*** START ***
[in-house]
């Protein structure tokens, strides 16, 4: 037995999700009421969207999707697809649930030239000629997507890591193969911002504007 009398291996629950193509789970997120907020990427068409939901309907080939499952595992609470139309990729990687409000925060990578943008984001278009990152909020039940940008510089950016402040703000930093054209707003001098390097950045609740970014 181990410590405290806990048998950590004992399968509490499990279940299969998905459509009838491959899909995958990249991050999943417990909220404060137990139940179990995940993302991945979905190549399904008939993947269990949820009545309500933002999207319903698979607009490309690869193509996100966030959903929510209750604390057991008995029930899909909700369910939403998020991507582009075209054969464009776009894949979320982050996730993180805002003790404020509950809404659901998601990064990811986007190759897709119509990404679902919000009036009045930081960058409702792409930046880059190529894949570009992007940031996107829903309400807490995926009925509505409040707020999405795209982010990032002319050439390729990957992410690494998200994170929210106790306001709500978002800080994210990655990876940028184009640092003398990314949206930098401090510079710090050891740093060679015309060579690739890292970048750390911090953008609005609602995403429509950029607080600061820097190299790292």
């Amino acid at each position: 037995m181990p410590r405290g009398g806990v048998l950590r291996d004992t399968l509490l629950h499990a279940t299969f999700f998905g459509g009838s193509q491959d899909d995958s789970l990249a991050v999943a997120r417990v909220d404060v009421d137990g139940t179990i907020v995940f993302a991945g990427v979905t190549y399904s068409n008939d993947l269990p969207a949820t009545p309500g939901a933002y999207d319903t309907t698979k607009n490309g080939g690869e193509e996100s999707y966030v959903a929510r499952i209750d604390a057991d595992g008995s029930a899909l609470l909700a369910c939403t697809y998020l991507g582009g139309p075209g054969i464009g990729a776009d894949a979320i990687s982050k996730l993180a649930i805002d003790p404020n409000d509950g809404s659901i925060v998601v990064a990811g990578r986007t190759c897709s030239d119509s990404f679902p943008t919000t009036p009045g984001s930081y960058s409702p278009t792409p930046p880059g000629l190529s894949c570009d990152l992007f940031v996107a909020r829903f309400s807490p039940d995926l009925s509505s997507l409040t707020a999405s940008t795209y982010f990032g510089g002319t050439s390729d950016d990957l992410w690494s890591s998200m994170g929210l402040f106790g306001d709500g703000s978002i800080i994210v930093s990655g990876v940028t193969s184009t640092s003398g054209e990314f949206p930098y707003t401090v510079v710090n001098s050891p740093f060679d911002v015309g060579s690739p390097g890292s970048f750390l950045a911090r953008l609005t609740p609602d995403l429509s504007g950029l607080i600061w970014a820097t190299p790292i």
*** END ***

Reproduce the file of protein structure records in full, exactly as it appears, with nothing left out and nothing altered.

[in-house]
């Protein structure tokens, strides 16, 4: 037995999700009421969207999707697809649930030239000629997507890591193969911002504007 009398291996629950193509789970997120907020990427068409939901309907080939499952595992609470139309990729990687409000925060990578943008984001278009990152909020039940940008510089950016402040703000930093054209707003001098390097950045609740970014 181990410590405290806990048998950590004992399968509490499990279940299969998905459509009838491959899909995958990249991050999943417990909220404060137990139940179990995940993302991945979905190549399904008939993947269990949820009545309500933002999207319903698979607009490309690869193509996100966030959903929510209750604390057991008995029930899909909700369910939403998020991507582009075209054969464009776009894949979320982050996730993180805002003790404020509950809404659901998601990064990811986007190759897709119509990404679902919000009036009045930081960058409702792409930046880059190529894949570009992007940031996107829903309400807490995926009925509505409040707020999405795209982010990032002319050439390729990957992410690494998200994170929210106790306001709500978002800080994210990655990876940028184009640092003398990314949206930098401090510079710090050891740093060679015309060579690739890292970048750390911090953008609005609602995403429509950029607080600061820097190299790292």
């Amino acid at each position: 037995m181990p410590r405290g009398g806990v048998l950590r291996d004992t399968l509490l629950h499990a279940t299969f999700f998905g459509g009838s193509q491959d899909d995958s789970l990249a991050v999943a997120r417990v909220d404060v009421d137990g139940t179990i907020v995940f993302a991945g990427v979905t190549y399904s068409n008939d993947l269990p969207a949820t009545p309500g939901a933002y999207d319903t309907t698979k607009n490309g080939g690869e193509e996100s999707y966030v959903a929510r499952i209750d604390a057991d595992g008995s029930a899909l609470l909700a369910c939403t697809y998020l991507g582009g139309p075209g054969i464009g990729a776009d894949a979320i990687s982050k996730l993180a649930i805002d003790p404020n409000d509950g809404s659901i925060v998601v990064a990811g990578r986007t190759c897709s030239d119509s990404f679902p943008t919000t009036p009045g984001s930081y960058s409702p278009t792409p930046p880059g000629l190529s894949c570009d990152l992007f940031v996107a909020r829903f309400s807490p039940d995926l009925s509505s997507l409040t707020a999405s940008t795209y982010f990032g510089g002319t050439s390729d950016d990957l992410w690494s890591s998200m994170g929210l402040f106790g306001d709500g703000s978002i800080i994210v930093s990655g990876v940028t193969s184009t640092s003398g054209e990314f949206p930098y707003t401090v510079v710090n001098s050891p740093f060679d911002v015309g060579s690739p390097g890292s970048f750390l950045a911090r953008l609005t609740p609602d995403l429509s504007g950029l607080i600061w970014a820097t190299p790292i």